How California Sneakily Banned CBD Cosmetics

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While California led the charge to legalize marijuana, more precisely defined as “cannabis” under state law — I know, it’s confusing — the state has also repeatedly failed to forge a legal path for hemp-derived products, including cannabidiol (CBD).

Following the passage of the Agriculture Improvement Act of 2018 (the 2018 Farm Bill), the California Department of Public Health (CDPH) released an FAQ entitled, “FAQ – Industrial Hemp and Cannabidiol (CBD) in Food Products” (emphasis added by the CDPH), which provided that hemp, including CBD, could not be added to any kind of ingestible product like foods, beverages, dietary supplements, or animal products. Interestingly enough, there wasn’t, and still isn’t, any state law that actually prohibits adding hemp or CBD to finished products intended for human consumption. Instead, the CDPH adopted the federal FDA position.

Although the FAQ did not expressly say so, it was clear from its reading that the CDPH treated hemp-derived ingestible products adulterated under the state’s Sherman Food, Drug, and Cosmetic Law (the Sherman Law), the state equivalent of the federal Food, Drug and Cosmetic Act  (FDCA). In fact, local agencies, like the Los Angeles County Department of Public Health, later issued their own statements, which expressly categorized these products as adulterated, ostensibly confirming the CDPH’s unexpressed position.

Therefore, without going through the proper rule-making process, the CDPH effectively banned hemp-derived consumables, a policy that local agencies proceeded to enforce.

At that point, it was unclear where the CDPH stood on the legality of hemp-derived cosmetics. Under the Sherman Law, the state has the authority to regulate cosmetics, thus many interpreted the agency’s decision not to address this category of products in the FAQ to mean it tolerated them.

Then in January 2021, the agency shattered this assumption when it quietly issued a revised FAQ, entitled “CDPH Information on Industrial Hemp (IH) Derivatives Including Cannabidiol (CBD)”. The one-page FAQ starts out by expressly adopting the FDA’s position banning CBD as a food additive (for human and pet consumption) or dietary ingredients, then goes on to expressly state that CBD is an adulterant in food and cosmetics. Specifically, the FAQ provides that:

California’s Sherman Food and Drug Law provides that any food (which includes beverages and pet food) is adulterated if it is, bears, or contains any food additive that is unapproved, and that a cosmetic (which includes lotion and salves) is adulterated if it bears or contains any poisonous or deleterious substance that may render it injurious to users under the conditions of use prescribed in the labeling or advertisement of the cosmetic, or under conditions of use as are customary or usual.

Hulled hemp seed, hemp seed protein, and hemp seed oil are the only components of hemp that are GRAS and allowed in food. CBD derived from hemp or any other source is currently not allowed in any of the items regulated by the Food and Drug Branch of the California Department of Public Health, including foods, drugs, and cosmetics.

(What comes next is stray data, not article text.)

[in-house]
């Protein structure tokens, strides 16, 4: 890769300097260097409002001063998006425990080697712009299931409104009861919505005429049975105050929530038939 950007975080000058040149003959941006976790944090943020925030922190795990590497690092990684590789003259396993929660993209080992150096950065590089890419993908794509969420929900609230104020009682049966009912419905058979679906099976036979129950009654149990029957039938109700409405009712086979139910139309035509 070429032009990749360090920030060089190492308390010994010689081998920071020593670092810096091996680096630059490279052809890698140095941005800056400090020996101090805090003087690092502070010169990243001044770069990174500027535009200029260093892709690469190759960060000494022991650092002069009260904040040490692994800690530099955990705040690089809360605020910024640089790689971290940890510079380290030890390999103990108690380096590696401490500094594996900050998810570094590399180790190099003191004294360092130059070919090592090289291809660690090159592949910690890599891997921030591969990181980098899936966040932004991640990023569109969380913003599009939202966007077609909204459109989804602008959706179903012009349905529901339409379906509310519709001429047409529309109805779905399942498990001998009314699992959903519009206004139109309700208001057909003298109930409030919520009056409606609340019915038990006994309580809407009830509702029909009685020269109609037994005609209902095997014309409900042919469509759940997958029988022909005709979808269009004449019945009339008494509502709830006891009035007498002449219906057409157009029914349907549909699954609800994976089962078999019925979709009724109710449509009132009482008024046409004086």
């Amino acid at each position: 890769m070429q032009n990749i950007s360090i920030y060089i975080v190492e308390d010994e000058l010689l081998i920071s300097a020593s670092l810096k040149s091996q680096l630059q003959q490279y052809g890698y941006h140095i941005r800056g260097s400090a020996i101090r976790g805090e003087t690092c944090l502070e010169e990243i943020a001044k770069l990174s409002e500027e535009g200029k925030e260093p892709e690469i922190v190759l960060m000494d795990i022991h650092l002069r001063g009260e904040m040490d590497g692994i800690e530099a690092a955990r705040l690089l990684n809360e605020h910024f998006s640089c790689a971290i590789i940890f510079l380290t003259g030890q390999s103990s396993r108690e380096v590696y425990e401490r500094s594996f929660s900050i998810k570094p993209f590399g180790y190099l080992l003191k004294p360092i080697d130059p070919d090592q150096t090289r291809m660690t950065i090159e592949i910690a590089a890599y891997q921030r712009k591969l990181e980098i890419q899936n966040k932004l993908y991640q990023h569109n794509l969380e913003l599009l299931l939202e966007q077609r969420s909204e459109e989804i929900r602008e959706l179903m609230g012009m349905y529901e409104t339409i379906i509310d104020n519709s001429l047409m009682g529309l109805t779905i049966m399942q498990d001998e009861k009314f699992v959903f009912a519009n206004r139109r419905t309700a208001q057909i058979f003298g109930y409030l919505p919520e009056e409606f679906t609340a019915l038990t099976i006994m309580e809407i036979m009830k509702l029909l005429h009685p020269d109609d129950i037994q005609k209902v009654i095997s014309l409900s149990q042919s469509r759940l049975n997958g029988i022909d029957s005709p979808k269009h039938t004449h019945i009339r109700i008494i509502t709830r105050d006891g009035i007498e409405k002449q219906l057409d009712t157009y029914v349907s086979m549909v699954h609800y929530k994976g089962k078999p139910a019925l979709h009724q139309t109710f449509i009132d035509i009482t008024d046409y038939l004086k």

(Emphasis added).

This language makes it abundantly clear that the CDPH now bans hemp-infused cosmetics sold in the state, except for those infused with hemp seed ingredients deemed GRAS. This position is even more restrictive than the FDA’s stance on this category of products. Overall, it seems that the agency is trying to make the hemp industry’s life more difficult. As I have previously discussed, many states have sensibly responded to the lack of federal regulations by adopting their own sets of laws and regulations to regulate hemp-derived products and ensure they are safe (i.e., not adulterated) for consumers. Unfortunately, California — the largest economy in the country — has decided to adopt the counterproductive approach of banning these products, despite their clear presence and popularity in the state.

This latest development is obviously bad for companies manufacturing, selling, and distributing hemp-derived products. The only potential hope is that California lawmakers may manage to bring AB-45, a bill that proposes to legalize a wide range of hemp-derived products, to the finish line. If enacted, the bill would force the CDPH and other local agencies to finally regulate hemp-derived products and provide Californian consumers with the peace of mind that the products they so wish to consume are safe.


Nathalie Bougenies practices out of Harris Bricken’s Portland office and focuses on the regulatory framework of hemp-derived CBD (“hemp CBD”) products. She is an authority on FDA enforcement, Food, Drug & Cosmetic Act and other laws and regulations surrounding hemp and hemp CBD products. She also advises domestic and international clients on the sale, distribution, marketing, labeling, importation and exportation of these products. Nathalie frequently speaks on these issues and has made national media appearances, including on NPR’s Marketplace. For two consecutive years, Nathalie has been selected as a “Rising Star” by Super Lawyers Magazine, an honor bestowed on only 2.5% of eligible Oregon attorneys.  Nathalie is also a regular contributor to her firm’s Canna Law Blog.

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